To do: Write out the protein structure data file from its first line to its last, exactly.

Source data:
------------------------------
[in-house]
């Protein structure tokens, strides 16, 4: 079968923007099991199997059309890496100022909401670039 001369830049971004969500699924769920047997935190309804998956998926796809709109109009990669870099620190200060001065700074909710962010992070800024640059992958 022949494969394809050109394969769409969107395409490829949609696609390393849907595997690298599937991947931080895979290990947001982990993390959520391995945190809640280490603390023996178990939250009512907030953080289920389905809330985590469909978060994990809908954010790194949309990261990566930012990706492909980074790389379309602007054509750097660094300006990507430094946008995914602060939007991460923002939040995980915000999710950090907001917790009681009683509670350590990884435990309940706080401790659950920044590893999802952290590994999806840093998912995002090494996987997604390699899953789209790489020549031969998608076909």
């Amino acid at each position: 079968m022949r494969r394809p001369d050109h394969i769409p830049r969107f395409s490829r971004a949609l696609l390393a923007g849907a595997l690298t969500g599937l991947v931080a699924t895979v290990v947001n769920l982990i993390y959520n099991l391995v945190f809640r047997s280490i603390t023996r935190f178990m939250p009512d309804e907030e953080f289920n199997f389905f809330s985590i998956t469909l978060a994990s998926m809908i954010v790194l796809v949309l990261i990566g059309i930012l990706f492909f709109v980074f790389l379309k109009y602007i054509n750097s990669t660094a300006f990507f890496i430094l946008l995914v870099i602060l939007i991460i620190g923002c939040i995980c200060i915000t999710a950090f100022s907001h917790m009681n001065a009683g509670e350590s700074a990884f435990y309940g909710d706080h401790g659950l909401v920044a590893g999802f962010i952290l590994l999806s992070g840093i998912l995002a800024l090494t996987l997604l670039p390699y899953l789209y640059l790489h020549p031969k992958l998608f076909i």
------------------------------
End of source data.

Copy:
[in-house]
């Protein structure tokens, strides 16, 4: 079968923007099991199997059309890496100022909401670039 001369830049971004969500699924769920047997935190309804998956998926796809709109109009990669870099620190200060001065700074909710962010992070800024640059992958 022949494969394809050109394969769409969107395409490829949609696609390393849907595997690298599937991947931080895979290990947001982990993390959520391995945190809640280490603390023996178990939250009512907030953080289920389905809330985590469909978060994990809908954010790194949309990261990566930012990706492909980074790389379309602007054509750097660094300006990507430094946008995914602060939007991460923002939040995980915000999710950090907001917790009681009683509670350590990884435990309940706080401790659950920044590893999802952290590994999806840093998912995002090494996987997604390699899953789209790489020549031969998608076909």
């Amino acid at each position: 079968m022949r494969r394809p001369d050109h394969i769409p830049r969107f395409s490829r971004a949609l696609l390393a923007g849907a595997l690298t969500g599937l991947v931080a699924t895979v290990v947001n769920l982990i993390y959520n099991l391995v945190f809640r047997s280490i603390t023996r935190f178990m939250p009512d309804e907030e953080f289920n199997f389905f809330s985590i998956t469909l978060a994990s998926m809908i954010v790194l796809v949309l990261i990566g059309i930012l990706f492909f709109v980074f790389l379309k109009y602007i054509n750097s990669t660094a300006f990507f890496i430094l946008l995914v870099i602060l939007i991460i620190g923002c939040i995980c200060i915000t999710a950090f100022s907001h917790m009681n001065a009683g509670e350590s700074a990884f435990y309940g909710d706080h401790g659950l909401v920044a590893g999802f962010i952290l590994l999806s992070g840093i998912l995002a800024l090494t996987l997604l670039p390699y899953l789209y640059l790489h020549p031969k992958l998608f076909i």